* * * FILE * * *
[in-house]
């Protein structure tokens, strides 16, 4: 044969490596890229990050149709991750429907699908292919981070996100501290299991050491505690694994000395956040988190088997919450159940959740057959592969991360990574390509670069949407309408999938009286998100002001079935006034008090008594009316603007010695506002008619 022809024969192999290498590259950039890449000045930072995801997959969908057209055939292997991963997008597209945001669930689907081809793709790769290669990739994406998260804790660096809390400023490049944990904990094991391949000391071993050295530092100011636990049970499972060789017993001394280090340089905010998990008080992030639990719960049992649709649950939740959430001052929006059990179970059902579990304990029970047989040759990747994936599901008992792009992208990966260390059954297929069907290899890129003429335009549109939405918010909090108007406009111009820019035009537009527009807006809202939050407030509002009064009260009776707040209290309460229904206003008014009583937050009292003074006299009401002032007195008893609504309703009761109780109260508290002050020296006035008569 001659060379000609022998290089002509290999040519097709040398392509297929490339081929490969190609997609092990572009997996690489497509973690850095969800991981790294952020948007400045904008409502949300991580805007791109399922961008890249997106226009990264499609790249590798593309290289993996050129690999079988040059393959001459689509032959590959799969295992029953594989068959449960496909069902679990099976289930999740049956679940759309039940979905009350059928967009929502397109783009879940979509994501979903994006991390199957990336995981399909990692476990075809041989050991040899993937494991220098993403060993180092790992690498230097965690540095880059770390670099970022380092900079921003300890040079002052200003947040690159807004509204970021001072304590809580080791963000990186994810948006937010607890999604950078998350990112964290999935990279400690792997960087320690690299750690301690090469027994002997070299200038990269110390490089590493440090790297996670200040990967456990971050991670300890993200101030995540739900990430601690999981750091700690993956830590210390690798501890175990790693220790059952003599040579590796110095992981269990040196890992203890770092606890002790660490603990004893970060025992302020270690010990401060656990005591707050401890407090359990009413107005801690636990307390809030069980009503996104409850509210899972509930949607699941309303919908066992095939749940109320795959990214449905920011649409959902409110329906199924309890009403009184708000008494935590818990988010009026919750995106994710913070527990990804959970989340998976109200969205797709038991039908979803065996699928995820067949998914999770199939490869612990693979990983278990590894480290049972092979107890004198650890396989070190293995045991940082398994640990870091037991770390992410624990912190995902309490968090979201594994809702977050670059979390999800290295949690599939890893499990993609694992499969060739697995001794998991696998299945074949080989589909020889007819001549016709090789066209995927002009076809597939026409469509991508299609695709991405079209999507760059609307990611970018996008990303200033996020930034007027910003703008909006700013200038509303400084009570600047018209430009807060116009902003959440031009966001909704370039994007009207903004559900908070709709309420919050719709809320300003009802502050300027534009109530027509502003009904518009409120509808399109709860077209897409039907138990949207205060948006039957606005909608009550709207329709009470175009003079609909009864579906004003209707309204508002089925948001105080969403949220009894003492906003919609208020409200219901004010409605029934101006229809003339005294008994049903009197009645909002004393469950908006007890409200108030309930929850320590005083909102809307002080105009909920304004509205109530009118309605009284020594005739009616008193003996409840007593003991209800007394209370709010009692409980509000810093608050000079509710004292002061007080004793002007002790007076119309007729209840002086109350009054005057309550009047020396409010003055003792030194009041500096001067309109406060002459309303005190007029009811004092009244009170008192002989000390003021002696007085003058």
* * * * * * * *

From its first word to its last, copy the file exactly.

[in-house]
């Protein structure tokens, strides 16, 4: 044969490596890229990050149709991750429907699908292919981070996100501290299991050491505690694994000395956040988190088997919450159940959740057959592969991360990574390509670069949407309408999938009286998100002001079935006034008090008594009316603007010695506002008619 022809024969192999290498590259950039890449000045930072995801997959969908057209055939292997991963997008597209945001669930689907081809793709790769290669990739994406998260804790660096809390400023490049944990904990094991391949000391071993050295530092100011636990049970499972060789017993001394280090340089905010998990008080992030639990719960049992649709649950939740959430001052929006059990179970059902579990304990029970047989040759990747994936599901008992792009992208990966260390059954297929069907290899890129003429335009549109939405918010909090108007406009111009820019035009537009527009807006809202939050407030509002009064009260009776707040209290309460229904206003008014009583937050009292003074006299009401002032007195008893609504309703009761109780109260508290002050020296006035008569 001659060379000609022998290089002509290999040519097709040398392509297929490339081929490969190609997609092990572009997996690489497509973690850095969800991981790294952020948007400045904008409502949300991580805007791109399922961008890249997106226009990264499609790249590798593309290289993996050129690999079988040059393959001459689509032959590959799969295992029953594989068959449960496909069902679990099976289930999740049956679940759309039940979905009350059928967009929502397109783009879940979509994501979903994006991390199957990336995981399909990692476990075809041989050991040899993937494991220098993403060993180092790992690498230097965690540095880059770390670099970022380092900079921003300890040079002052200003947040690159807004509204970021001072304590809580080791963000990186994810948006937010607890999604950078998350990112964290999935990279400690792997960087320690690299750690301690090469027994002997070299200038990269110390490089590493440090790297996670200040990967456990971050991670300890993200101030995540739900990430601690999981750091700690993956830590210390690798501890175990790693220790059952003599040579590796110095992981269990040196890992203890770092606890002790660490603990004893970060025992302020270690010990401060656990005591707050401890407090359990009413107005801690636990307390809030069980009503996104409850509210899972509930949607699941309303919908066992095939749940109320795959990214449905920011649409959902409110329906199924309890009403009184708000008494935590818990988010009026919750995106994710913070527990990804959970989340998976109200969205797709038991039908979803065996699928995820067949998914999770199939490869612990693979990983278990590894480290049972092979107890004198650890396989070190293995045991940082398994640990870091037991770390992410624990912190995902309490968090979201594994809702977050670059979390999800290295949690599939890893499990993609694992499969060739697995001794998991696998299945074949080989589909020889007819001549016709090789066209995927002009076809597939026409469509991508299609695709991405079209999507760059609307990611970018996008990303200033996020930034007027910003703008909006700013200038509303400084009570600047018209430009807060116009902003959440031009966001909704370039994007009207903004559900908070709709309420919050719709809320300003009802502050300027534009109530027509502003009904518009409120509808399109709860077209897409039907138990949207205060948006039957606005909608009550709207329709009470175009003079609909009864579906004003209707309204508002089925948001105080969403949220009894003492906003919609208020409200219901004010409605029934101006229809003339005294008994049903009197009645909002004393469950908006007890409200108030309930929850320590005083909102809307002080105009909920304004509205109530009118309605009284020594005739009616008193003996409840007593003991209800007394209370709010009692409980509000810093608050000079509710004292002061007080004793002007002790007076119309007729209840002086109350009054005057309550009047020396409010003055003792030194009041500096001067309109406060002459309303005190007029009811004092009244009170008192002989000390003021002696007085003058």